Civilian Daniel Lucey

 

Civilian Daniel Lucey (aged about 23) of Macroom (Kilcorney area near Millstreet)

Date of incident: 20 Jan. 1921 (kidnapped, killed, and disappeared as suspected spy by IRA)

Sources: IT, 22 Aug. 1921; Register of Compensation Commission (Ireland) Cases of Private Persons (CO 905/15, TNA); Matthew Kelleher’s WS 1319, 7-8 (BMH); Edward Neville’s WS 1665, 4-5 (BMH); Interview with Charlie Brown, Ernie O’Malley Notebooks, P17b/112 (UCDA); Ó Ruairc (2016), 120.

 

Note: Daniel Lucey appeared on the list of ‘missing persons’ published in the Irish Times of 22 August 1921. The date of his kidnapping was given there as 20 January 1921. According to Edward Neville’s BMH witness statement, Lucey ‘was visited by two men [i.e., Volunteers] from Donoughmore area disguised as British officers. He was asked if he had seen any of “the boys”—meaning I.R.A. men—lately. He gave his questioners all the information he had, while, with some other men from Rusheen Company, I waited outside the door. He was taken prisoner on the spot and was held prisoner for about a fortnight, during which time he was tried by the brigade staff and sentenced to death. He was executed after a fair trial in Kilcorney area, Millstreet Battalion, Cork II Brigade.’ See Edward Neville’s WS 1665, 4-5 (BMH).

 

Matthew Kelleher, a native of Kilcorney and an officer (second lieutenant) of the local Volunteer company, recalled that members of the Macroom Battalion of the Cork No. 1 Brigade had placed Lucey in the custody of the Kilcorney Company towards the end of February 1921, and that ‘he was held prisoner in the area for about a week before he was tried as a spy and executed’. See Matthew Kelleher’s WS 1319, 7-8 (BMH).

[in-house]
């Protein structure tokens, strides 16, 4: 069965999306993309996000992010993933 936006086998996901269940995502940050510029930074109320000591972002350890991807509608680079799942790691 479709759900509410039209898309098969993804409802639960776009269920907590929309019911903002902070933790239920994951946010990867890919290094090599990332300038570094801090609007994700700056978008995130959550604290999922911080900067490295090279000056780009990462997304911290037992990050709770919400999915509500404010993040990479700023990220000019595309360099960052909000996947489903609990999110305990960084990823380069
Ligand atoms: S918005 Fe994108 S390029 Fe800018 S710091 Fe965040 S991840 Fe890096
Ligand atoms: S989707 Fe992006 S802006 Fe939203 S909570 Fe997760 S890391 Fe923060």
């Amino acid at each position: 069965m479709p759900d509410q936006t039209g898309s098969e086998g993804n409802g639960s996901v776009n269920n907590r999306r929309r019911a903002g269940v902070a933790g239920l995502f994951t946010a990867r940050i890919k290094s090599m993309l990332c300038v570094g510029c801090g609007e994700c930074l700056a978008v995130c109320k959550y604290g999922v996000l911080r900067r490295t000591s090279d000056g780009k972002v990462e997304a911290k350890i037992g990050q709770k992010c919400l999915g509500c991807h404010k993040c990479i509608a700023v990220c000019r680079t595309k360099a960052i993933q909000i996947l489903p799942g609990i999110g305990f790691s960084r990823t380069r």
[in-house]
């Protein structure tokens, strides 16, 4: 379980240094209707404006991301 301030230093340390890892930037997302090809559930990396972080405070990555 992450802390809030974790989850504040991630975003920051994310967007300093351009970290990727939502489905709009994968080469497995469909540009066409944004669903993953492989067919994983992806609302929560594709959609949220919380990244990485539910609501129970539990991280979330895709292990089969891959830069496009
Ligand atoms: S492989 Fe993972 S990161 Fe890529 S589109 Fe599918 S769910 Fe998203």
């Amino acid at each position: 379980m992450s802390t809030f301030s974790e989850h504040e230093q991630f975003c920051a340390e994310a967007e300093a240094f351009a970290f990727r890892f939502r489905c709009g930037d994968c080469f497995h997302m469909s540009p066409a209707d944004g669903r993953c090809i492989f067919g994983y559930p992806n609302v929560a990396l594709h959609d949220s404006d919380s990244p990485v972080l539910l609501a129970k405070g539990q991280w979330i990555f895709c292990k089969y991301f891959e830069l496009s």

Macroom Volunteer leader Charlie Brown also recalled this episode and the victim’s background: ‘Lucey, who was of good family, was married and his brother was a priest. He was of violent temper and he was quarrelsome in disposition. He had fallen out with a few Volunteers in Ballinagree [Ballynagree]. He was seen talking to the Auxies in Macroom, so the lads sent a party of men dressed in British uniforms to his house and he told them about the local lads, so they took him north of Mushera, where they shot him and buried him.’ See Interview with Charlie Brown, Ernie O’Malley Notebooks, P17b/112 (UCDA).

 

Daniel Lucey was in 1911 one of the ten children of the Macroom agricultural labourer James Lucey and his wife Ellen of 5 Bridewell Lane. Co-residing with them in that year were one daughter and six sons ranging in age from 3 to 19. Daniel Lucey (then aged 13) was the second oldest son living at home. His name appears in the Compensation Commission Register under 21 January 1921, with the notation that British liability was accepted, and with a note that £1,400 was awarded. See Register of Compensation Commission (Ireland) Cases of Private Persons (CO 905/15, TNA).  


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